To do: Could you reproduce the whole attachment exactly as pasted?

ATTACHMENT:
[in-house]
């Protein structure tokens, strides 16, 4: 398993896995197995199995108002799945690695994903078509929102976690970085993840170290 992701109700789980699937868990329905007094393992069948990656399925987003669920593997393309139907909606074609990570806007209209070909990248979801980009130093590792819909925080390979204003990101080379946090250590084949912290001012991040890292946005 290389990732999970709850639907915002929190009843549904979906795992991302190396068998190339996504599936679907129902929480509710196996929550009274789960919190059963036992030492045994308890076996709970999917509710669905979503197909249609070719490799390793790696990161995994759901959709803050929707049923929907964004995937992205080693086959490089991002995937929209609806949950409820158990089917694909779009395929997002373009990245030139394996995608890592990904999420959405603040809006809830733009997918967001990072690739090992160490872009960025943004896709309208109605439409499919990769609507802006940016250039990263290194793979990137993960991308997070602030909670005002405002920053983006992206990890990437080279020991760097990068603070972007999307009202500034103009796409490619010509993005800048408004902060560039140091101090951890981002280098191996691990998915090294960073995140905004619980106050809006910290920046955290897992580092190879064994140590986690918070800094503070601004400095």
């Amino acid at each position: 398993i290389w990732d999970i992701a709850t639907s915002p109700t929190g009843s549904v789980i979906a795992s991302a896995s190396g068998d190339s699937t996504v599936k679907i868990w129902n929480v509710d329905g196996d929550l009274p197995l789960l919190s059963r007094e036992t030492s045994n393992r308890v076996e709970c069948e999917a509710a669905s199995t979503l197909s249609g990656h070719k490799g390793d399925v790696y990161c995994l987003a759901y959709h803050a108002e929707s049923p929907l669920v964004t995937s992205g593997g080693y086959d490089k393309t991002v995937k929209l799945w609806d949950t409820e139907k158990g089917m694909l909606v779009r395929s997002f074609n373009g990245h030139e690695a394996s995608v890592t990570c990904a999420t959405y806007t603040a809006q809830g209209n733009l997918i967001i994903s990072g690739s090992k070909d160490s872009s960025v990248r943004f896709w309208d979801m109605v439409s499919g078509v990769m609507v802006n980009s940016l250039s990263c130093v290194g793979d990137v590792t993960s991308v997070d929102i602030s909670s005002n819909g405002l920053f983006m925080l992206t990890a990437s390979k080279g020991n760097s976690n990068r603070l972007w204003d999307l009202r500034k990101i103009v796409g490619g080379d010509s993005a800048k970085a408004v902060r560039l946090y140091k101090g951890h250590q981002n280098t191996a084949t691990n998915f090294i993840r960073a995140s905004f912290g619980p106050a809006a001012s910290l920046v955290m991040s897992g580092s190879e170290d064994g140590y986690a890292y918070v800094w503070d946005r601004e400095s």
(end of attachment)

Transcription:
[in-house]
């Protein structure tokens, strides 16, 4: 398993896995197995199995108002799945690695994903078509929102976690970085993840170290 992701109700789980699937868990329905007094393992069948990656399925987003669920593997393309139907909606074609990570806007209209070909990248979801980009130093590792819909925080390979204003990101080379946090250590084949912290001012991040890292946005 290389990732999970709850639907915002929190009843549904979906795992991302190396068998190339996504599936679907129902929480509710196996929550009274789960919190059963036992030492045994308890076996709970999917509710669905979503197909249609070719490799390793790696990161995994759901959709803050929707049923929907964004995937992205080693086959490089991002995937929209609806949950409820158990089917694909779009395929997002373009990245030139394996995608890592990904999420959405603040809006809830733009997918967001990072690739090992160490872009960025943004896709309208109605439409499919990769609507802006940016250039990263290194793979990137993960991308997070602030909670005002405002920053983006992206990890990437080279020991760097990068603070972007999307009202500034103009796409490619010509993005800048408004902060560039140091101090951890981002280098191996691990998915090294960073995140905004619980106050809006910290920046955290897992580092190879064994140590986690918070800094503070601004400095």
């Amino acid at each position: 398993i290389w990732d999970i992701a709850t639907s915002p109700t929190g009843s549904v789980i979906a795992s991302a896995s190396g068998d190339s699937t996504v599936k679907i868990w129902n929480v509710d329905g196996d929550l009274p197995l789960l919190s059963r007094e036992t030492s045994n393992r308890v076996e709970c069948e999917a509710a669905s199995t979503l197909s249609g990656h070719k490799g390793d399925v790696y990161c995994l987003a759901y959709h803050a108002e929707s049923p929907l669920v964004t995937s992205g593997g080693y086959d490089k393309t991002v995937k929209l799945w609806d949950t409820e139907k158990g089917m694909l909606v779009r395929s997002f074609n373009g990245h030139e690695a394996s995608v890592t990570c990904a999420t959405y806007t603040a809006q809830g209209n733009l997918i967001i994903s990072g690739s090992k070909d160490s872009s960025v990248r943004f896709w309208d979801m109605v439409s499919g078509v990769m609507v802006n980009s940016l250039s990263c130093v290194g793979d990137v590792t993960s991308v997070d929102i602030s909670s005002n819909g405002l920053f983006m925080l992206t990890a990437s390979k080279g020991n760097s976690n990068r603070l972007w204003d999307l009202r500034k990101i103009v796409g490619g080379d010509s993005a800048k970085a408004v902060r560039l946090y140091k101090g951890h250590q981002n280098t191996a084949t691990n998915f090294i993840r960073a995140s905004f912290g619980p106050a809006a001012s910290l920046v955290m991040s897992g580092s190879e170290d064994g140590y986690a890292y918070v800094w503070d946005r601004e400095s």